Nam A Bank share ownership dispute erupts

A share ownership dispute has erupted among members of the family that holds the majority stake in Nam A Commercial Join Stock Bank. Last week, Nguyen Chan, 96, the husband of Tran Thi Huong, who died in 2017, and one of the founders of Nam A Bank and Hoan Cau Group, claimed that one of his sons had misappropriated his shares and assets.

Chan said at a press briefing in HCMC on March 15 that in mid-2016, his wife Huong had taken ill, so she asked her son, Nguyen Quoc Toan, 49, to take the helm of Nam A Bank and Hoan Cau Group. However, the couple was still retaining the ownership of their shares in the two entities and others, reported the local media.

Chan claimed that his son had colluded with other individuals to misappropriate all the couple’s shares and assets, worth an estimated VND30 trillion (US$1.2 billion).

They included shares in Nam A Bank, the subsidiaries of Hoan Cau Group and other companies in the form of capital contributions and share purchases.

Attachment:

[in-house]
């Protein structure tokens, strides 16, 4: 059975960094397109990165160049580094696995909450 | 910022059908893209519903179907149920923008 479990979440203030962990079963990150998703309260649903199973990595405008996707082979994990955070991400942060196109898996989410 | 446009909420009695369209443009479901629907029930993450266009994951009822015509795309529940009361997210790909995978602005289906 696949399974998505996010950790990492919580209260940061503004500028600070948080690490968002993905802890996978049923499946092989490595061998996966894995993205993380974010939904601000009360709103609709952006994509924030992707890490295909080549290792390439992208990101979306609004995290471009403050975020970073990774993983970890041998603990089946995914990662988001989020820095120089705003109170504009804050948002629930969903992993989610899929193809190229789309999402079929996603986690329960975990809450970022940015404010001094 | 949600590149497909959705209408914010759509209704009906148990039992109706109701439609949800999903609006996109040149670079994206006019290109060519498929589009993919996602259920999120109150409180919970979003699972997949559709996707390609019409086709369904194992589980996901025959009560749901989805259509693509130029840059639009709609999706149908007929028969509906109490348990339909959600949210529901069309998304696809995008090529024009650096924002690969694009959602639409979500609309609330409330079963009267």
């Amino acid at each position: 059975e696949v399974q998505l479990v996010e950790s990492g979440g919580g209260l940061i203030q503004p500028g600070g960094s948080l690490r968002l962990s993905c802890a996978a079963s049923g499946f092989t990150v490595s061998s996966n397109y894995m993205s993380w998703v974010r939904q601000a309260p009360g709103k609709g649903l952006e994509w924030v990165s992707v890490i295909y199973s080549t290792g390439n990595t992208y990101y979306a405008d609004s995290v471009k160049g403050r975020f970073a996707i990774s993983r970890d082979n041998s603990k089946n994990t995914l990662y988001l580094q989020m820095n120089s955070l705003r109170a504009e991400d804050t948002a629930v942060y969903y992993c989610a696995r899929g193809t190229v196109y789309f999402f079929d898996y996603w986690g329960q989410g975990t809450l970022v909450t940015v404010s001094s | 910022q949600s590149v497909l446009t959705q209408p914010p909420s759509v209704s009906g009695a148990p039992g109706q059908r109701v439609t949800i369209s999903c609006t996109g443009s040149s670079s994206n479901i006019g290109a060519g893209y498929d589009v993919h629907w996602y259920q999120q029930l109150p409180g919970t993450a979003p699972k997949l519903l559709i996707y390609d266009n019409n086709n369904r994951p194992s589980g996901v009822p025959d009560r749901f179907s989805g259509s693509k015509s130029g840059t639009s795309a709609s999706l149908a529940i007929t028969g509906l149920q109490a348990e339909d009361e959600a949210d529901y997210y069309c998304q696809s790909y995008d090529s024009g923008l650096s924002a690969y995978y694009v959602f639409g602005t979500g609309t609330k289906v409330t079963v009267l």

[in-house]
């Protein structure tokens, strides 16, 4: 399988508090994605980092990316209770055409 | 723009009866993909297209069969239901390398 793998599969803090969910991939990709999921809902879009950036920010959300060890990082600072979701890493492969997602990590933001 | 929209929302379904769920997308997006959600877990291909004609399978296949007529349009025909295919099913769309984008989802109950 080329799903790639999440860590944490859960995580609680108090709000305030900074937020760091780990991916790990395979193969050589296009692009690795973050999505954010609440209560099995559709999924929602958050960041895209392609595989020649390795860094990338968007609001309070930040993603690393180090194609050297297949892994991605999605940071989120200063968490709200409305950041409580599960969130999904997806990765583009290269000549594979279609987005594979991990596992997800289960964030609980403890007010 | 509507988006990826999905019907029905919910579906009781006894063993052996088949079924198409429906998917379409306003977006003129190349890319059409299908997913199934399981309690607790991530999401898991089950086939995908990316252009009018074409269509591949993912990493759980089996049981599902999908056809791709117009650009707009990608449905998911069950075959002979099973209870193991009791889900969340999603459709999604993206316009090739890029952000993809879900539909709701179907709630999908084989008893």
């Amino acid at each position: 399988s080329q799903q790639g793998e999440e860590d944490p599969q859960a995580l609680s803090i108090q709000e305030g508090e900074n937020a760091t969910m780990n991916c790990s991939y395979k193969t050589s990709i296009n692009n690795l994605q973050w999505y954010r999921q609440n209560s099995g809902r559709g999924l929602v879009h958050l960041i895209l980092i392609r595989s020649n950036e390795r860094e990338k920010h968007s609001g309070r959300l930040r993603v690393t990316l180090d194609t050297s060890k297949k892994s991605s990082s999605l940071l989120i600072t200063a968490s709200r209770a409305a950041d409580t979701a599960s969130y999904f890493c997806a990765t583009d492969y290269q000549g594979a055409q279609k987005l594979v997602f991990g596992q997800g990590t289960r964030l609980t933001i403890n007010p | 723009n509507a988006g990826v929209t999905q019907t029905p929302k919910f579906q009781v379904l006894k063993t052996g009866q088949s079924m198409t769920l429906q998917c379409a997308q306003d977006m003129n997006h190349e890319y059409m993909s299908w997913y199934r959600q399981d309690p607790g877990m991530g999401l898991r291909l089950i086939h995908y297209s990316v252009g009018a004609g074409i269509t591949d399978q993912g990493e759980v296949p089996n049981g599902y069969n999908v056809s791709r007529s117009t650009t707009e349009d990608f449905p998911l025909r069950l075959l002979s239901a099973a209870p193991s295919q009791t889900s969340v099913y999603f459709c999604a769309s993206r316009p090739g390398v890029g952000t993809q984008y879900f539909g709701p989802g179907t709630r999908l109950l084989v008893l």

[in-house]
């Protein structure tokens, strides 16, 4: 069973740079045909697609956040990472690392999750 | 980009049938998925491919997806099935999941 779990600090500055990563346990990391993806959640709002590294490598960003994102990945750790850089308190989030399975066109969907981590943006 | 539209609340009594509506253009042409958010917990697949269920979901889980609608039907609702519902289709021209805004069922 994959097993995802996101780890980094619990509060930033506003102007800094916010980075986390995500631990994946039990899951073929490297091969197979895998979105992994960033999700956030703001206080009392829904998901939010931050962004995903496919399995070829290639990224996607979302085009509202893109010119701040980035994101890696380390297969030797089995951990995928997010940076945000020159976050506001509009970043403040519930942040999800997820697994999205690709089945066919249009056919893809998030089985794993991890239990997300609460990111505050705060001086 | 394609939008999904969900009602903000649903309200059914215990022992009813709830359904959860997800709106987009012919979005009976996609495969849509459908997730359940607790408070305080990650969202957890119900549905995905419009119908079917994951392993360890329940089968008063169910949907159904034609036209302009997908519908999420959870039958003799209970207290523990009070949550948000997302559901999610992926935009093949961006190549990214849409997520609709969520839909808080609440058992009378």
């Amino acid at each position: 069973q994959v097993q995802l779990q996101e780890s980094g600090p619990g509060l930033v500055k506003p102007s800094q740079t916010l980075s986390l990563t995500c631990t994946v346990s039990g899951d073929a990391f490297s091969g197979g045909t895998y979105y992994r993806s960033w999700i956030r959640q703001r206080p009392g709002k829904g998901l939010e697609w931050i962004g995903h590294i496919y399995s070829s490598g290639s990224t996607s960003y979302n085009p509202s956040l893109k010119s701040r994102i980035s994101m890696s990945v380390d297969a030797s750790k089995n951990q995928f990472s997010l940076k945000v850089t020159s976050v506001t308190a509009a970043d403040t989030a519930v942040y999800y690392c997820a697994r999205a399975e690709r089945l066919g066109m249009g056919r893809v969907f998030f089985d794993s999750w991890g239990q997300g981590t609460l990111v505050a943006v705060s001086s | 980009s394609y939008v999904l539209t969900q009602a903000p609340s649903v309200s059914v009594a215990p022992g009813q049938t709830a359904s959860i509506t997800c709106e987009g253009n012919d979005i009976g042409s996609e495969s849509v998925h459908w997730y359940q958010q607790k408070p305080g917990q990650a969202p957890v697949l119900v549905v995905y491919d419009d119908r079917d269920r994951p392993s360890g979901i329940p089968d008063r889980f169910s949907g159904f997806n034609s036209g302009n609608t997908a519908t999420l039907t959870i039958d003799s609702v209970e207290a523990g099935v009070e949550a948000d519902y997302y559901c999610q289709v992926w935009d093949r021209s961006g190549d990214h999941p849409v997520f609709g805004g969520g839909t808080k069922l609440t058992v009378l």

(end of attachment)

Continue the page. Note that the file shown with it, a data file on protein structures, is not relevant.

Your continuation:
Chan said that he had already lodged a complaint to the Ministry of Public Security, the Supreme People’s Procuracy, the National Assembly Justice Committee, the Government Inspectorate, the State Bank of Vietnam, and the State Securities Commission of Vietnam.

Tran Ngoc Tam, general director of Nam A Bank, said in a statement one day later that the share ownership dispute had made headlines in the local media.

However, he said that the dispute was a civil issue not related to the business operations of the bank.

He added that the bank is a public company operating in a transparent manner in compliance with the prevailing regulations.

Nam A Commercial Joint Stock Bank was officially put into operation on October 1992 and was one of the first commercial banks to be established after the Banking Ordinance was issued in 1990 in the context of economic reforms in Vietnam.

As of late 2018, the total assets of the bank had reached more than VND75 trillion, a 40% rise against 2017, while its profits doubled year-on-year to nearly VND750 billion.

saigontimes

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